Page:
Community-focused solutions: prioritising insights from dialogue with GBV survivors and cultural elders
Beyond the technical approach, a core part of reducing gender-based violence in Kenya is engaging with constituents – namely, survivors and cultural elders.
In July 2022, a total of 89 survivors – 62 females and 27 males – gathered to discuss pressing GBV issues and needs with the Gender Directors for the county and state, as well as the NIRAS project team. These were to:
- Transform support groups into service providers and an avenue for GBV survivors to heal and connect;
- Engage different social levels, such as community and family, in increasing awareness, and building better warning systems;
- Improve quality services, strengthening victim and witness protection, and broadening opportunities to assist survivors;
- Reinforce and foster a culture of accountability;
- Focus on asset building.
In the discussion, survivors said they view support groups as key to their healing, a safe space where they can “seek encouragement and learn from those who have already recovered,” the team reports. But apart from that, survivors, particularly in Kilifi County, also deem GBV support groups as an avenue where “their voices can be heard and their cases handled expeditiously.”
Being members of a support group can substantially build survivors’ capacity to cope, raise awareness and empower others to do the same. However, more than capacity building, the team learned from discussions there is also an urgent need for asset building.
A report by the team notes that at present, “support groups are struggling to respond to the critical social welfare needs of survivors in the aftermath of an incident,” making necessities like items for hygiene and medical care scarce upon survivors’ displacement.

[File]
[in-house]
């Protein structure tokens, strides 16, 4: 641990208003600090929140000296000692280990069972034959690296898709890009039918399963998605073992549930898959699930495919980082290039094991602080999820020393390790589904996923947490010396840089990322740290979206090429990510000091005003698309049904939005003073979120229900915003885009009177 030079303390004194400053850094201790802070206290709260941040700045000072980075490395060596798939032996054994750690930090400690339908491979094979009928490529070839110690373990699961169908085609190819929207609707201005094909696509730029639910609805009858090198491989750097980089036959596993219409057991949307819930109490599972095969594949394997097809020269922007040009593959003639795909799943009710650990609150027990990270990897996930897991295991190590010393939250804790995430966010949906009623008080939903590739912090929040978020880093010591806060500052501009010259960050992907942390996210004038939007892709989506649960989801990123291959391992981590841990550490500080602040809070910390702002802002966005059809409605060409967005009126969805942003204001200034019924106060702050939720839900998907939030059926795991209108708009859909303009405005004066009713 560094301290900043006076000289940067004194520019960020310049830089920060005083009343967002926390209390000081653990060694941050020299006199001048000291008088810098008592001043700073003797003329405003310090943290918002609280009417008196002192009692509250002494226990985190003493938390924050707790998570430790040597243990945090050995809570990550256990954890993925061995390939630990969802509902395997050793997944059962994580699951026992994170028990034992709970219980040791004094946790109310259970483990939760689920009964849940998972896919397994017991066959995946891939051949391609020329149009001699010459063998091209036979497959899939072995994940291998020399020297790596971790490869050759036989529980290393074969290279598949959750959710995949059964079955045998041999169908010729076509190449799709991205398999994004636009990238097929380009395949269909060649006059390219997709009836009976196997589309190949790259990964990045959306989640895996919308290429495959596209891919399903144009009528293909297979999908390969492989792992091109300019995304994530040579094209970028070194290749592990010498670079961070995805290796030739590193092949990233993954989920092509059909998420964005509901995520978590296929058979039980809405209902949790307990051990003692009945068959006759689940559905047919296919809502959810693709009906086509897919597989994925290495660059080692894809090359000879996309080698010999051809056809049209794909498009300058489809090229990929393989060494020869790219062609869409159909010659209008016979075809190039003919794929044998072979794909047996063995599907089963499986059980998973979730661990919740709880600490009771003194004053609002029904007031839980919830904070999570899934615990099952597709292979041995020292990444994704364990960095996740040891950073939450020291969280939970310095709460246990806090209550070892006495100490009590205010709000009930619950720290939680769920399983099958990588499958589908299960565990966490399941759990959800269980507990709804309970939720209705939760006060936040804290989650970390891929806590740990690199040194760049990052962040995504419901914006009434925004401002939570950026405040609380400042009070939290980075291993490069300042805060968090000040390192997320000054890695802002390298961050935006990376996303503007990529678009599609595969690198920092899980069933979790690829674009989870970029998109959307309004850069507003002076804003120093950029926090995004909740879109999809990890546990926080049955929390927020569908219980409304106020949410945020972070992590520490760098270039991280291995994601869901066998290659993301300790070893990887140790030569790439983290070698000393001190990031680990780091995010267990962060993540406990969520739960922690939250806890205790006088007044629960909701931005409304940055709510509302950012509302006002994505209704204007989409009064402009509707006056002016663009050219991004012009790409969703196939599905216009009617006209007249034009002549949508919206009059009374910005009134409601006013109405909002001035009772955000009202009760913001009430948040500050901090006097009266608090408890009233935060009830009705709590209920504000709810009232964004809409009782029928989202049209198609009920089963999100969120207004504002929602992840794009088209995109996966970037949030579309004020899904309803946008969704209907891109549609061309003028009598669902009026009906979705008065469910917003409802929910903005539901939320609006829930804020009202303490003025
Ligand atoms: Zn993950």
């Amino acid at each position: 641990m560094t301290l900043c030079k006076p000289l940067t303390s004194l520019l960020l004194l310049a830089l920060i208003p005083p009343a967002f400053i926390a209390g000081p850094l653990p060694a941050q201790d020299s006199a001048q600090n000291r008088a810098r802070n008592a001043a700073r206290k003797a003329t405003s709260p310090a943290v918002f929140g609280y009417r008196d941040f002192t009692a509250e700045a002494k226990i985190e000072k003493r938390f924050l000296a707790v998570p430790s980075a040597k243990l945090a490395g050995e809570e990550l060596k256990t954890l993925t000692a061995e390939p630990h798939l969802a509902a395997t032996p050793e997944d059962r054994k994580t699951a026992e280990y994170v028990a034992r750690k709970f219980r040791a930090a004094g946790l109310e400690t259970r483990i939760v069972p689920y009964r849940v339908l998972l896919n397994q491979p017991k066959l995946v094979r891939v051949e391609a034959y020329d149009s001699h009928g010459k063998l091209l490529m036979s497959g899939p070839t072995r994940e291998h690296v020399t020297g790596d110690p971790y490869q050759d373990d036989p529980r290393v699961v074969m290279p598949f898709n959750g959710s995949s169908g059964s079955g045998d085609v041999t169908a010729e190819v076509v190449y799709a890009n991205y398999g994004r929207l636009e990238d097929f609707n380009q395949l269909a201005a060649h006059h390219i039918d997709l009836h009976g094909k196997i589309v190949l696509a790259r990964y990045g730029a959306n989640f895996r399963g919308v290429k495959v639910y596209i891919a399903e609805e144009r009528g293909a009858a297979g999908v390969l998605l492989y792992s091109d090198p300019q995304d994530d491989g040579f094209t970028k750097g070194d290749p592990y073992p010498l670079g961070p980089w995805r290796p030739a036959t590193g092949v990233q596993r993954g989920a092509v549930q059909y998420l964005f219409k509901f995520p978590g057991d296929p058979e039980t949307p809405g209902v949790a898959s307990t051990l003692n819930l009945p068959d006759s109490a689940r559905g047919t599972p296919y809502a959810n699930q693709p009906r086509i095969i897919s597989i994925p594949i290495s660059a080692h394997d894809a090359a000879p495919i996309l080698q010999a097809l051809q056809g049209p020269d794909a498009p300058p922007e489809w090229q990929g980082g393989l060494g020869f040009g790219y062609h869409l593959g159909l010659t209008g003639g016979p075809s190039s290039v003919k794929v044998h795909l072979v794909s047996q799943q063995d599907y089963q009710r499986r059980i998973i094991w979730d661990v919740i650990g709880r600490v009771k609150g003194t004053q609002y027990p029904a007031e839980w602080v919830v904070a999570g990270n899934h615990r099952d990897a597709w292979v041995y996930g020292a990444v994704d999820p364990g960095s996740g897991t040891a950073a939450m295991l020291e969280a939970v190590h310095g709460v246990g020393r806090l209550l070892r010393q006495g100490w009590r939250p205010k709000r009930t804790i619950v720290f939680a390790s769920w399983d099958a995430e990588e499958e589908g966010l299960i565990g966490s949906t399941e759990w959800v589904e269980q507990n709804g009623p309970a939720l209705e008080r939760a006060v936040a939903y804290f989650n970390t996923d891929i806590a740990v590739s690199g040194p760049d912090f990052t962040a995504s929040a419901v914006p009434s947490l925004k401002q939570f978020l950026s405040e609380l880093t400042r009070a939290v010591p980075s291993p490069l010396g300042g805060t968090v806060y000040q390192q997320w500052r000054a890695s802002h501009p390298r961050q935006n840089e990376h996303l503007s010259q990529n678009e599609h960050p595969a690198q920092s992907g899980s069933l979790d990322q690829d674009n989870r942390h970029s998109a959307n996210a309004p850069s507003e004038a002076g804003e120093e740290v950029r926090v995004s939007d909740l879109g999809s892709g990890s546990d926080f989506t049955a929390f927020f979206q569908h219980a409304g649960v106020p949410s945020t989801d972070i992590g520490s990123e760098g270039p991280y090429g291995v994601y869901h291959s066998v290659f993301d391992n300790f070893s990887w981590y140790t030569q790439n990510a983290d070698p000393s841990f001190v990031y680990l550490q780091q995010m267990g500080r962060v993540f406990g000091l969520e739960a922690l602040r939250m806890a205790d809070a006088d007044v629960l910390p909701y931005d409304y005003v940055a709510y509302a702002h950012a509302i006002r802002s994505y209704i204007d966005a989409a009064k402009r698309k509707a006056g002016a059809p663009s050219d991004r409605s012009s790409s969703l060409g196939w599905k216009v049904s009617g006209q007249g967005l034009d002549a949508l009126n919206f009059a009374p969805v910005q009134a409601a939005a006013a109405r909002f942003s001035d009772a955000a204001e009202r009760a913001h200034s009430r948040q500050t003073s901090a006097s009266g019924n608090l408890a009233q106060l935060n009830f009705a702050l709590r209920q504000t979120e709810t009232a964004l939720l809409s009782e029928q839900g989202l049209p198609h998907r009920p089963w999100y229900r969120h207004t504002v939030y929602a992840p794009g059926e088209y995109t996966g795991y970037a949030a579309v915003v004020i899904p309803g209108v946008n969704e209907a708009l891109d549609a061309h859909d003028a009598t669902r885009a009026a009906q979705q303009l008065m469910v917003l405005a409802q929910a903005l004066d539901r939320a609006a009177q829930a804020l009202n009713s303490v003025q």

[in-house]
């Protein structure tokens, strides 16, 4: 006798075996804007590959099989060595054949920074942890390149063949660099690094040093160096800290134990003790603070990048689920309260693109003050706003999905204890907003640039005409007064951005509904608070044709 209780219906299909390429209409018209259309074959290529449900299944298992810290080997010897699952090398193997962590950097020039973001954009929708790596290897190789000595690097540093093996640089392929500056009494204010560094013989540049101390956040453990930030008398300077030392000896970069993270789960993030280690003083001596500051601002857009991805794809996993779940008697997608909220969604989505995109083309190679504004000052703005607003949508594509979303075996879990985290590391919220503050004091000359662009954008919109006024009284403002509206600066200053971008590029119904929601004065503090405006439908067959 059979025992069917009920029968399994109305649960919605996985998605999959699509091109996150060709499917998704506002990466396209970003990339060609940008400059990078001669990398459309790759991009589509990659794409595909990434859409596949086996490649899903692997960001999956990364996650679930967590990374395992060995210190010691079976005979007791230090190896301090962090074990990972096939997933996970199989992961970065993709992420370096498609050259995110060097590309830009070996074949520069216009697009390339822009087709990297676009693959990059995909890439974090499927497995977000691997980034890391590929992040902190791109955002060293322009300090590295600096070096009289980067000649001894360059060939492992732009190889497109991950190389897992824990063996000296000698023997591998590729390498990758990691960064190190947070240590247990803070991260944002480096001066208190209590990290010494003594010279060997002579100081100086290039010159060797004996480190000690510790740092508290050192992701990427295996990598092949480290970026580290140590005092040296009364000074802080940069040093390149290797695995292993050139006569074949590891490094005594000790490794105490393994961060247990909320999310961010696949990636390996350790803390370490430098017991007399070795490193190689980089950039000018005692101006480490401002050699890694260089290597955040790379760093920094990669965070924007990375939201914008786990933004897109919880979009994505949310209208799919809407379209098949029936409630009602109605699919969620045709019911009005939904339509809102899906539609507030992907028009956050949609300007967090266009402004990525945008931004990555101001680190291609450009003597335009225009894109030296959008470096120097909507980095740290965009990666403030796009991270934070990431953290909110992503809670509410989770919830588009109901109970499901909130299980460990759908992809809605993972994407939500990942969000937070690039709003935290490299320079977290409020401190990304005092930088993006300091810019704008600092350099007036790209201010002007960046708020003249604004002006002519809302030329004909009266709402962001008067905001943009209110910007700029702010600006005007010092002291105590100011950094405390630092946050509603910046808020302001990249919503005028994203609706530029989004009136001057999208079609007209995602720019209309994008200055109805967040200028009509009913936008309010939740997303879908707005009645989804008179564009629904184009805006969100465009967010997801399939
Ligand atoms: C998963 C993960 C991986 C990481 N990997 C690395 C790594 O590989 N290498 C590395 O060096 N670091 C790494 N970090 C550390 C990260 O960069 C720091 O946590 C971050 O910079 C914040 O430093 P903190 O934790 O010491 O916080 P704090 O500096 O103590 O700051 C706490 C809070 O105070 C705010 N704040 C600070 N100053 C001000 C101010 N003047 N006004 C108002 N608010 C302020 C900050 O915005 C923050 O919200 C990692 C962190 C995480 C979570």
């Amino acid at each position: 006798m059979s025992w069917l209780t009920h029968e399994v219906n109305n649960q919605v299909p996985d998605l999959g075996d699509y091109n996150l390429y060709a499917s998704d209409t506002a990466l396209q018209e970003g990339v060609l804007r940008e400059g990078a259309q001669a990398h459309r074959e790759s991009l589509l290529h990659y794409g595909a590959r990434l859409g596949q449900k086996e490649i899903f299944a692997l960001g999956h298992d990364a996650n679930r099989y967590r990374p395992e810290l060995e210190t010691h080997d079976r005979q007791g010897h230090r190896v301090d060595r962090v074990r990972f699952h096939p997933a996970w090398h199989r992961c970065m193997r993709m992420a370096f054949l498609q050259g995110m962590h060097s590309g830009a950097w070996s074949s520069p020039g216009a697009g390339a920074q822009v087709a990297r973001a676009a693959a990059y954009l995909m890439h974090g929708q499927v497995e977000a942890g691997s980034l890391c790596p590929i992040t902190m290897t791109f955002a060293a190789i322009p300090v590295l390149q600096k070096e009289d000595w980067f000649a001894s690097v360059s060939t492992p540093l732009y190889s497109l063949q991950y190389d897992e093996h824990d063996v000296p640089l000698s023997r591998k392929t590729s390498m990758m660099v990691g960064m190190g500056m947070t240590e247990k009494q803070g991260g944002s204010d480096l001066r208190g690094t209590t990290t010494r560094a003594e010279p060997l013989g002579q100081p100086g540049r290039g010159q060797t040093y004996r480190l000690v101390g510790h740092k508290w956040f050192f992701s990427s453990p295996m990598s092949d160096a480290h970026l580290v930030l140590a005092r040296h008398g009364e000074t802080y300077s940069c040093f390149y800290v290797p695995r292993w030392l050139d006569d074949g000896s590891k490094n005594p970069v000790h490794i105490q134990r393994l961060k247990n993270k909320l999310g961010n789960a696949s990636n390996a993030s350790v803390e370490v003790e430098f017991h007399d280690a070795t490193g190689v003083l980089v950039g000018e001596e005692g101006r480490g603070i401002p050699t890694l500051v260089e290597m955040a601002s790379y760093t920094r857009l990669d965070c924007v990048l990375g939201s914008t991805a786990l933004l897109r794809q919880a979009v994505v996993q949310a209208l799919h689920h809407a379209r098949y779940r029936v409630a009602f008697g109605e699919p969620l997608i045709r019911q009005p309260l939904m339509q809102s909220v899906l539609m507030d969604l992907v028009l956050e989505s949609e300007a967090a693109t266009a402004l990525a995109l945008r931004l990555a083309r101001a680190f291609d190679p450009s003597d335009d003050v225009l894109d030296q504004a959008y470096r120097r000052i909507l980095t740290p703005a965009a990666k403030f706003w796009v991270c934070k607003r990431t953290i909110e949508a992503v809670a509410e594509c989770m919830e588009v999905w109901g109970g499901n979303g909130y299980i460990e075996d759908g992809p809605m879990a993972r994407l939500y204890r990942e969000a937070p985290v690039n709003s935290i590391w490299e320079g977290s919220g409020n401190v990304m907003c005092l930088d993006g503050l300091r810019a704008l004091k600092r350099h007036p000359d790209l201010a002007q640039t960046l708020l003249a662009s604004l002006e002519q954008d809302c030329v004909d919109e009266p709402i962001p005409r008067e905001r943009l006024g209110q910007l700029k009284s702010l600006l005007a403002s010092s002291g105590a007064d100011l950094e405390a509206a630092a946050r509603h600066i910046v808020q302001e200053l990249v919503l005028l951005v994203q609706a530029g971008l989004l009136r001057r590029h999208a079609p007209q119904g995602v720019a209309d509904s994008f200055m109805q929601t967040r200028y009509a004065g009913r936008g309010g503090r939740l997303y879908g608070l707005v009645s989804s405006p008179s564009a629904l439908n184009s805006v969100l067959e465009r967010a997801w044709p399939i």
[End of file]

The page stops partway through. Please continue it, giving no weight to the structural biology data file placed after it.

“Establishing a system for in-kind support within the groups would help them address the critical needs of survivors who are often displaced...and do not have access to their personal belongings,” the report adds.
On female genital mutilation and child marriage: a dialogue with cultural elders in Samburu
Last year, the Gender, Culture, Youth and Sports Department for Samburu County organised events resulting in discussions concerning female genital mutilation, child marriage and child beading, a Samburu practice where the community supports men, who can be relatives, raping girls as young as six years old.
Engaging with cultural elders ties in with the team’s key innovation of mobilising champions and is also instrumental in identifying critical issues in each county and then formulating recommendations resulting from the dialogue. Several observations were:
- How impactful videos explaining female genital mutilation can be so boys and men better understand the procedure girls and women undergo;
- How community events showcasing traditions in gathering and food are safe for open discussion.
A dialogue with Bungoma County elders was also held in October last year, and the team summarised recommendations following the discussion in key points similar to the observations in Samburu:
- Promoting education for both girls and boys as well as parents to give their children guidance and support as a “protective strategy”;
- Reinforcing the role of champions in continuously speaking out about the harms of GBV through various platforms;
- Developing anti-GBV educational and mentoring strategies targeted at boys and men of all ages.